It was 100 years ago that a small group of Dutch missionaries started a Sunday school in downtown Chicago for Asian factory workers.

After relocating to Oak Park, the Chinese Bible Church of Oak Park remains one of the oldest ethnic churches in the Chicago area, and a source of comfort and pride for its diverse congregation, says its pastor, Raj Christodoss.

Last Sunday the church, set on the corner of Ridgeland and Jackson, hosted a celebratory service to mark its centennial birthday. Reaching the century mark is a milestone in and of itself, but the Chinese church has more than history going for it. Its congregation serves a varied population, including Chinese-Americans, Filipino, Taiwanese, and native Chinese.

The church has three Sunday services: one in English and the others in Mandarin and Cantonese. Last Sunday’s service was the first time all three congregations gathered together. Having three congregations speaking three different languages is one of the unique aspects of the church, said Christodoss, who pastors the English-language service.

“You have different traditions with the services. The Cantonese service is a more traditional one with an older population,” he said. “Our English service is more contemporary. The average age for that congregation is around 28 years old. The Mandarin service also has mostly younger people.”

One difference is the use of musical instruments in the English-language service. Another difference is Pastor Raj’s use of Power Point presentations during his sermons. The Cantonese service, conducted by senior pastor Rev. Yoman Man, doesn’t use such technology. Christodoss noted the younger English and Mandarin congregations are more familiar with the technology.

“They need that type of visual aid to pay attention to the service,” he said.

In September, the church launched its Mandarin-language service, serving a congregation of about 40. That group is still growing.

Three in one: On Sunday, congregations of the Chinese Bible Church’s three services-one in English and the others in Mandarin and Cantonese-gathered together for the first time.

“This is a robust congregation,” said Christodoss. “That’s the good news. The bad news is we’re running out of space, but we’re considering how to expand that ministry.”

The Cantonese service is the church’s oldest. The original Sunday school, founded by members of the Dutch Brethren Church, served Cantonese-speaking Chinese laundry and factory workers in Chicago. It later expanded to a full-service church, remaining in downtown Chicago until it moved to Oak Park in the 1950s. The church relocated within Oak Park about 30 years ago. Its growing congregation by that time had reached to the suburbs.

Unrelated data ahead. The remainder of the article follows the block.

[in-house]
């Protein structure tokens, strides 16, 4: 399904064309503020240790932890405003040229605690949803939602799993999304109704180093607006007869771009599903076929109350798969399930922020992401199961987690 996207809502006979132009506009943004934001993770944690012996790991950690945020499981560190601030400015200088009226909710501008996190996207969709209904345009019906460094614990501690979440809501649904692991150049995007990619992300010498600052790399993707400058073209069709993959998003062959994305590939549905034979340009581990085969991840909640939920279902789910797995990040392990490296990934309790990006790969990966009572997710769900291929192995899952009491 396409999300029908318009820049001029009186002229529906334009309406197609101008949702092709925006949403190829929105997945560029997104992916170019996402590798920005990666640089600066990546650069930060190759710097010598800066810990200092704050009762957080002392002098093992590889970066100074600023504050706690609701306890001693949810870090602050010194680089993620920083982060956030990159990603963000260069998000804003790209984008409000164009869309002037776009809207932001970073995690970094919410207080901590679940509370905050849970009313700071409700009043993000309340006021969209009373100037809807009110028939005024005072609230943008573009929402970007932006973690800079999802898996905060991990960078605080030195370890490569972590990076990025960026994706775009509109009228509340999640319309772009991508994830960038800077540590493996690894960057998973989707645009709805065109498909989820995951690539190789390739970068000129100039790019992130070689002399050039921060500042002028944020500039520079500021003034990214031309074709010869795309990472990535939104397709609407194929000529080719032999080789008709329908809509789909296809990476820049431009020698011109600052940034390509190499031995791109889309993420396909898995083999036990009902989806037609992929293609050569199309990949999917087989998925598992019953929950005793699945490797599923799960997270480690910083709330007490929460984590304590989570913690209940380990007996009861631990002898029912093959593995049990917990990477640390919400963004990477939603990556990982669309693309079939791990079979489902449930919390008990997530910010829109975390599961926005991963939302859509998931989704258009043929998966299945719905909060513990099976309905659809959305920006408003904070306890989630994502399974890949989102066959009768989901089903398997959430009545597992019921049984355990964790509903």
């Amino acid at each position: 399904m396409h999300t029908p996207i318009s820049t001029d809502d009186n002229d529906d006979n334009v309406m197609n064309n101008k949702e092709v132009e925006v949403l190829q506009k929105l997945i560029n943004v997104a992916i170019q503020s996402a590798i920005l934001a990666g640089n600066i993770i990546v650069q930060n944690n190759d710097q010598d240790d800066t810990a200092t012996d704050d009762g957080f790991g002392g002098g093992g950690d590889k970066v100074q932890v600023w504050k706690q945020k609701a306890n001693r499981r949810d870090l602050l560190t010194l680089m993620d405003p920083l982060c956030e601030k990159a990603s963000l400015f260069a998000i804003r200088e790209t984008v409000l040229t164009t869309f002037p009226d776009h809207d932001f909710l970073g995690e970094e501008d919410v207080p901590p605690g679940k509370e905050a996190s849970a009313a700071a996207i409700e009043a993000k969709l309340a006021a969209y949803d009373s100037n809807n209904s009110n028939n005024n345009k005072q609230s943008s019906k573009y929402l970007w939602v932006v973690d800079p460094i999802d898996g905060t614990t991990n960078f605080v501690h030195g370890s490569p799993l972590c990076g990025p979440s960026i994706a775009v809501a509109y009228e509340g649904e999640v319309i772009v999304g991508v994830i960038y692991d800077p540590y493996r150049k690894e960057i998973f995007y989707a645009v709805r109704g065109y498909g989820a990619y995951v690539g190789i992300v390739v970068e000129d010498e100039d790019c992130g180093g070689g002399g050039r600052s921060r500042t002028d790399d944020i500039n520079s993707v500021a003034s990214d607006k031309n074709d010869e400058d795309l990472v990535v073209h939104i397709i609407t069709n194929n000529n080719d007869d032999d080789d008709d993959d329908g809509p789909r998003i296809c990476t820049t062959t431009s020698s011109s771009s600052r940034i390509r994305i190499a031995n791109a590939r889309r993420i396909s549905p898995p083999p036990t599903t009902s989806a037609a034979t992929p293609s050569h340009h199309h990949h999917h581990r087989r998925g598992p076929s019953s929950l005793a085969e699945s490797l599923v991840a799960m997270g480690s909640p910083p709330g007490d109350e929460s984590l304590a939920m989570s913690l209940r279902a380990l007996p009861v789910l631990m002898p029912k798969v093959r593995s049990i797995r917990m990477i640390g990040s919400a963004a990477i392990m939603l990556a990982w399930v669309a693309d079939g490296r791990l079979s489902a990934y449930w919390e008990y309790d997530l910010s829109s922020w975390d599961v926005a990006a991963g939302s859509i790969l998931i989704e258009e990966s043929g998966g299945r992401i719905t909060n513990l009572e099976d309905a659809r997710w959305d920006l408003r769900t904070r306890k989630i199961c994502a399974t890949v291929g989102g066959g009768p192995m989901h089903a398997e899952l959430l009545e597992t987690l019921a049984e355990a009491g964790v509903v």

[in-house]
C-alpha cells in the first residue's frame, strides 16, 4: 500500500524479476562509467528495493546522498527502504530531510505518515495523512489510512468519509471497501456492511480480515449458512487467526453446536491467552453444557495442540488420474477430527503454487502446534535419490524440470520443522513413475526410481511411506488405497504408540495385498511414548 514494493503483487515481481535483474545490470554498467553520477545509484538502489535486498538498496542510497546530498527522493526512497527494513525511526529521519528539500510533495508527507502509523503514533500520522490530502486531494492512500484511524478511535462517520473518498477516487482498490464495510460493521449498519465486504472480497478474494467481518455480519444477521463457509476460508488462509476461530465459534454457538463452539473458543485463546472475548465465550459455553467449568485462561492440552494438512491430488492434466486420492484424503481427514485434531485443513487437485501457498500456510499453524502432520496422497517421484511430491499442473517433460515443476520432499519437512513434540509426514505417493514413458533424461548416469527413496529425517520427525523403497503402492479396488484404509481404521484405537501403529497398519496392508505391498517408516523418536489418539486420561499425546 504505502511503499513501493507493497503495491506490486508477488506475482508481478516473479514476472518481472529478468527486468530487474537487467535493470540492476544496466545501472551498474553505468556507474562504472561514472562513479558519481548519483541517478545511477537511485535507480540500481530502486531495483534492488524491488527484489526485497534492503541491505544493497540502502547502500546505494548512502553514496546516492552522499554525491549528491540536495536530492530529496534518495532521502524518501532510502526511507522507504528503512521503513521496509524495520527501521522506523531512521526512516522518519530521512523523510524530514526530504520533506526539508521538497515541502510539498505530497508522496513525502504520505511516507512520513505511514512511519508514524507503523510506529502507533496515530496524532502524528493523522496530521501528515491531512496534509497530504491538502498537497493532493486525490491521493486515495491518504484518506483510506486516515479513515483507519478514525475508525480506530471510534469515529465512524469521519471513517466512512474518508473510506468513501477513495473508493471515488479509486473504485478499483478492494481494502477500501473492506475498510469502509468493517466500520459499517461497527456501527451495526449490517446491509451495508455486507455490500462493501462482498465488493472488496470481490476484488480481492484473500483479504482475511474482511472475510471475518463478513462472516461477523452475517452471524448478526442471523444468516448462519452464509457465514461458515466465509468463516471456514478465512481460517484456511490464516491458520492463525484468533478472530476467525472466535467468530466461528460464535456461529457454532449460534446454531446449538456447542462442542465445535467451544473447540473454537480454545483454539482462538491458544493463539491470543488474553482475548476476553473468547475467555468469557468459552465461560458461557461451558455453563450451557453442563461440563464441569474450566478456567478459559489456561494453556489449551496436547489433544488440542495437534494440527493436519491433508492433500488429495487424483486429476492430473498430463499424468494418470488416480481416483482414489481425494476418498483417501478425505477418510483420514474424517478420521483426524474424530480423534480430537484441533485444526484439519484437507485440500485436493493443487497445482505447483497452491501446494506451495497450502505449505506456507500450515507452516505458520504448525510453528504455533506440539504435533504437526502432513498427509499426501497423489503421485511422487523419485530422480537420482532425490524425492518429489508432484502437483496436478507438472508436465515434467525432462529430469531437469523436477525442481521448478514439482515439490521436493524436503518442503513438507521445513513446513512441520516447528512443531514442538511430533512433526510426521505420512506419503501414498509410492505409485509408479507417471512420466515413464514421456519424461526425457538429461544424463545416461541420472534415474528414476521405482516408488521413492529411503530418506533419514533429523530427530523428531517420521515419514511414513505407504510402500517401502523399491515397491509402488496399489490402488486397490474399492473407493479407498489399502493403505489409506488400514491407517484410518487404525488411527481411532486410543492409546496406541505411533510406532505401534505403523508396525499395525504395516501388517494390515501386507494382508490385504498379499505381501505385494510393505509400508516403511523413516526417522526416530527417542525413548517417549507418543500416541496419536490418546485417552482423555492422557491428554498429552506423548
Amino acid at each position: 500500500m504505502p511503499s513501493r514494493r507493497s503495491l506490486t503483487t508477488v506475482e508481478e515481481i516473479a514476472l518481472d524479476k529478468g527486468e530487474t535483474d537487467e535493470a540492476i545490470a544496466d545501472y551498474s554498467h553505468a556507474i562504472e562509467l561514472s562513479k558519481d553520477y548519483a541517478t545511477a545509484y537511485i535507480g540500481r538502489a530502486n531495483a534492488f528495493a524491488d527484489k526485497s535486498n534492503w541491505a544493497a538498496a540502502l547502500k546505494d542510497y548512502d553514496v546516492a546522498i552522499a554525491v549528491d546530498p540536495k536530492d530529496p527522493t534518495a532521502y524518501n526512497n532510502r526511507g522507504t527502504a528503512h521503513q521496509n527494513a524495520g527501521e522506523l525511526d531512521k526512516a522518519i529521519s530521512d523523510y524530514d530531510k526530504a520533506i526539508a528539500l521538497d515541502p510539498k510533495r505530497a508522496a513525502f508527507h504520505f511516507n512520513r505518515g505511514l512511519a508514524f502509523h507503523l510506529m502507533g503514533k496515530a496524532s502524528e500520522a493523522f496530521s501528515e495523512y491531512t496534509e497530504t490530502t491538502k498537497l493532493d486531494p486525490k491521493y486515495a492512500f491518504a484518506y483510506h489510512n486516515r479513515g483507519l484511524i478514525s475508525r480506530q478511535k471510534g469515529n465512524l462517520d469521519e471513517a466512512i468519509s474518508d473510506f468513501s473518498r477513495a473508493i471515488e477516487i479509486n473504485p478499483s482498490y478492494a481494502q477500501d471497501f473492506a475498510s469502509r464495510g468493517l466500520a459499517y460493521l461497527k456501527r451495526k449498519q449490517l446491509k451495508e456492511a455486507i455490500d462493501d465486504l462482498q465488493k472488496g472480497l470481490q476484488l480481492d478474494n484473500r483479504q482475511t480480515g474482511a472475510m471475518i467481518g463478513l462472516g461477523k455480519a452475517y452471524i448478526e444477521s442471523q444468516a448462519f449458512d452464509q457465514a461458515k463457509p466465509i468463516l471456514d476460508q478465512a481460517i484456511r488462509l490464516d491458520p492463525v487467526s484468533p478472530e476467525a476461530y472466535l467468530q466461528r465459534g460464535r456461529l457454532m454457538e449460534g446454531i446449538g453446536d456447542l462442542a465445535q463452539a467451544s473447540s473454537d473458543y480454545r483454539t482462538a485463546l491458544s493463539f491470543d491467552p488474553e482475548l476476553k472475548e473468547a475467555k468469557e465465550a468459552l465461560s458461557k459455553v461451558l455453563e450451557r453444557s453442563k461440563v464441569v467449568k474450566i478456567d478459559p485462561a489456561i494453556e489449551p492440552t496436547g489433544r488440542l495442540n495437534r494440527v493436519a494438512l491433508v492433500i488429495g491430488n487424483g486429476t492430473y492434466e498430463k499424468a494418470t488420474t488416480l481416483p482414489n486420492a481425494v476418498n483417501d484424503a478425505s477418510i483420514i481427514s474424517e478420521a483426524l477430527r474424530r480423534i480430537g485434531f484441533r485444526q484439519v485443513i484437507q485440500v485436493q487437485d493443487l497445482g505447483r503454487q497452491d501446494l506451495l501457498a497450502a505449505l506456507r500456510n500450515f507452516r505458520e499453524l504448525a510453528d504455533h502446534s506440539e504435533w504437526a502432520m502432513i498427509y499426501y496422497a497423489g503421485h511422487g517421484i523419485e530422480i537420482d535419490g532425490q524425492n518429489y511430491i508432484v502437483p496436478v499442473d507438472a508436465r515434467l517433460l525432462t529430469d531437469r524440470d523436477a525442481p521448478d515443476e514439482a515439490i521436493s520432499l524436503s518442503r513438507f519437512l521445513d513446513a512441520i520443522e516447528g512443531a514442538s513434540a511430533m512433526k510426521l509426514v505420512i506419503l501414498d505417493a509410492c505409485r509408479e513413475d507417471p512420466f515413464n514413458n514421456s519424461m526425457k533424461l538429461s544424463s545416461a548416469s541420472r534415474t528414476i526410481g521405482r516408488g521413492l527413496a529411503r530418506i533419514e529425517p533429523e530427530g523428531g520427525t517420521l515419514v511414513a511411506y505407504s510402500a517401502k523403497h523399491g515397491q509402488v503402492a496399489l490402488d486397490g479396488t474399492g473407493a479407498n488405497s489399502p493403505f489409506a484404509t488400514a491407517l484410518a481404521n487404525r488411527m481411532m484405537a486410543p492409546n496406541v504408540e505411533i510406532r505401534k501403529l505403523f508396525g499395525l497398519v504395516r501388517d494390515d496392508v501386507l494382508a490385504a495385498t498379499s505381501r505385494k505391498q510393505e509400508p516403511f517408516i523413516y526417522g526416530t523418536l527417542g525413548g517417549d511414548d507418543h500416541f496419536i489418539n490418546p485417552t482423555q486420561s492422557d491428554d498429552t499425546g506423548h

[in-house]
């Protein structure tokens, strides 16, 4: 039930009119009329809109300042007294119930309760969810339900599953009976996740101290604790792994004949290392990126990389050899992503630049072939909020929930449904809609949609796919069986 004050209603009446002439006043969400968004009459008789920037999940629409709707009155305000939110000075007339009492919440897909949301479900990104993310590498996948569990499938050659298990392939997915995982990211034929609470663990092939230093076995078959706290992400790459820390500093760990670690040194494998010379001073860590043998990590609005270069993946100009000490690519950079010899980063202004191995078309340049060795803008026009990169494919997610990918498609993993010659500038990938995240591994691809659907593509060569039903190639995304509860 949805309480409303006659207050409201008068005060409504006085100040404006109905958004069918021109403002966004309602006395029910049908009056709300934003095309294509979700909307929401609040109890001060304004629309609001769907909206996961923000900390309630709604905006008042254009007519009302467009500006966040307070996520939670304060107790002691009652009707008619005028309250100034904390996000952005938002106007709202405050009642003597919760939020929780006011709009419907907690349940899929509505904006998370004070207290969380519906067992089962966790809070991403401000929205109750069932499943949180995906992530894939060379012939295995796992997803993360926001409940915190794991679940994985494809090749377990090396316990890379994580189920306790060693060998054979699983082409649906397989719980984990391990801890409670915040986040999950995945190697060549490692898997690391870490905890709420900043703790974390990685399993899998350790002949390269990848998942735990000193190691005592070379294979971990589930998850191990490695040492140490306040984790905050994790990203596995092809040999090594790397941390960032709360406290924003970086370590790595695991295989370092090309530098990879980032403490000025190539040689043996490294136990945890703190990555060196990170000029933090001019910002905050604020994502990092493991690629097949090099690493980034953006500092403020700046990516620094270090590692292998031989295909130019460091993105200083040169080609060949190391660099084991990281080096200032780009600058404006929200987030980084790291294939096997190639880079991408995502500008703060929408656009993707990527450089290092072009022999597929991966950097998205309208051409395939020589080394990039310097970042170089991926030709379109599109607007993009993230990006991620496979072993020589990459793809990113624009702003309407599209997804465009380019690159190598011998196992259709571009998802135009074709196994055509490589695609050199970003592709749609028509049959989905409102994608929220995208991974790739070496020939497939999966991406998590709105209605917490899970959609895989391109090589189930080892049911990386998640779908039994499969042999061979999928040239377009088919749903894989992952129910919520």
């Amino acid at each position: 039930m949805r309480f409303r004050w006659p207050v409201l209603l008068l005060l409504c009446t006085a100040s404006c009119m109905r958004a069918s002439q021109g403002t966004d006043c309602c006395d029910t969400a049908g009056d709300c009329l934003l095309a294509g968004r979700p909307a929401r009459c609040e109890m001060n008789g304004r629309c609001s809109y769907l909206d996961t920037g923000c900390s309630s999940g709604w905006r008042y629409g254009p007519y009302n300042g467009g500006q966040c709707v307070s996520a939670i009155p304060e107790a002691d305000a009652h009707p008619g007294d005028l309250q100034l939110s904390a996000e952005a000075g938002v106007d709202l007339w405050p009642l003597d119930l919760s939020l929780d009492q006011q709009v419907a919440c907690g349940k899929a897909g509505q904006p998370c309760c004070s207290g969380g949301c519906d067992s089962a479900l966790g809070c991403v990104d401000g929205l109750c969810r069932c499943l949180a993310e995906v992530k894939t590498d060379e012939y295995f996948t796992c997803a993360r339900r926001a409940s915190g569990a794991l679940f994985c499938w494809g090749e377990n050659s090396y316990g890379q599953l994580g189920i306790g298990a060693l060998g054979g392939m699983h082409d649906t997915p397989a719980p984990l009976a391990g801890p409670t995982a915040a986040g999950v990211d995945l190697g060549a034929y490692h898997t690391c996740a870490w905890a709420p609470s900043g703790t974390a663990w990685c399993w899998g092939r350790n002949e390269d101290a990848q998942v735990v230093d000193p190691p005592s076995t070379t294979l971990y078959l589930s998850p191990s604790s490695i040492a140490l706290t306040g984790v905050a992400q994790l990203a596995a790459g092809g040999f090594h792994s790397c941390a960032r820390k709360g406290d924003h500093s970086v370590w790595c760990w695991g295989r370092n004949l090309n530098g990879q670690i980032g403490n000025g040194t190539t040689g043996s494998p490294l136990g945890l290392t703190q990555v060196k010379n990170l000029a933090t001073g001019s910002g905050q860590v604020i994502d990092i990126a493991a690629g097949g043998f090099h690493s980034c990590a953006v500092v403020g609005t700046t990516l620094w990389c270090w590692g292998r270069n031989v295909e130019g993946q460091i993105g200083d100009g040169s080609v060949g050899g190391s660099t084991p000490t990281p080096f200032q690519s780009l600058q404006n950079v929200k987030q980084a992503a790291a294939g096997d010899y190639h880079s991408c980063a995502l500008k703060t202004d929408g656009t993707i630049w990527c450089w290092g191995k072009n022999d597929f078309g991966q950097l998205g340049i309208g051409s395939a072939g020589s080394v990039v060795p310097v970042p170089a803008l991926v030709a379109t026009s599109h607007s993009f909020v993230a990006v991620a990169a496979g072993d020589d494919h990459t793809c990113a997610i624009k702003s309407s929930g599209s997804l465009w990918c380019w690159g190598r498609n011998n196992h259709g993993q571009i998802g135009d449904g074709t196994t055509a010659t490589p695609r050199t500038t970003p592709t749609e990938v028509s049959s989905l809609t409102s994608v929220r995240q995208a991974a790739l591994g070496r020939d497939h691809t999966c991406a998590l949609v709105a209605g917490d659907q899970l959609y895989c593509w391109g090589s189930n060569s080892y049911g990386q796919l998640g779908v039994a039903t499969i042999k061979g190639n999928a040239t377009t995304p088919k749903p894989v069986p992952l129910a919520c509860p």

The Cantonese service today is also the largest with close to 100 parishioners, mostly Baby Boomers. The English service is the second largest, made up of mostly Chinese-Americans, some third and fourth generation church members, and includes non-Asian parishioners who’ve adopted Asian children. All told, the church has about 250 parishioners.

Its mission is also that of a “commuter church,” said Christodoss. About a quarter of its parishioners are from Oak Park. The rest are from Chicago and surrounding suburbs, including many who grew up in the church, but have moved away from Oak Park. Small groups of parishioners meet during the week in surrounding communities to fellowship, Christodoss said. One group of students meets at Loyola University. Over the years, the congregation has seen an increase in young people, and for some Asian students attending school in the United States, the church is a source of comfort, Christodoss said.

“For them, they have no connection to family, but they do have a connection to the church. It takes the place of their family, so they feel at home.”

As for the future, Christodoss said the Chinese Bible Church plans to outreach with other churches and organizations to address issues.

“We want to become a force in the community. That’s one of the things the young people want-that we can partner with others to be a service of help in the community.”

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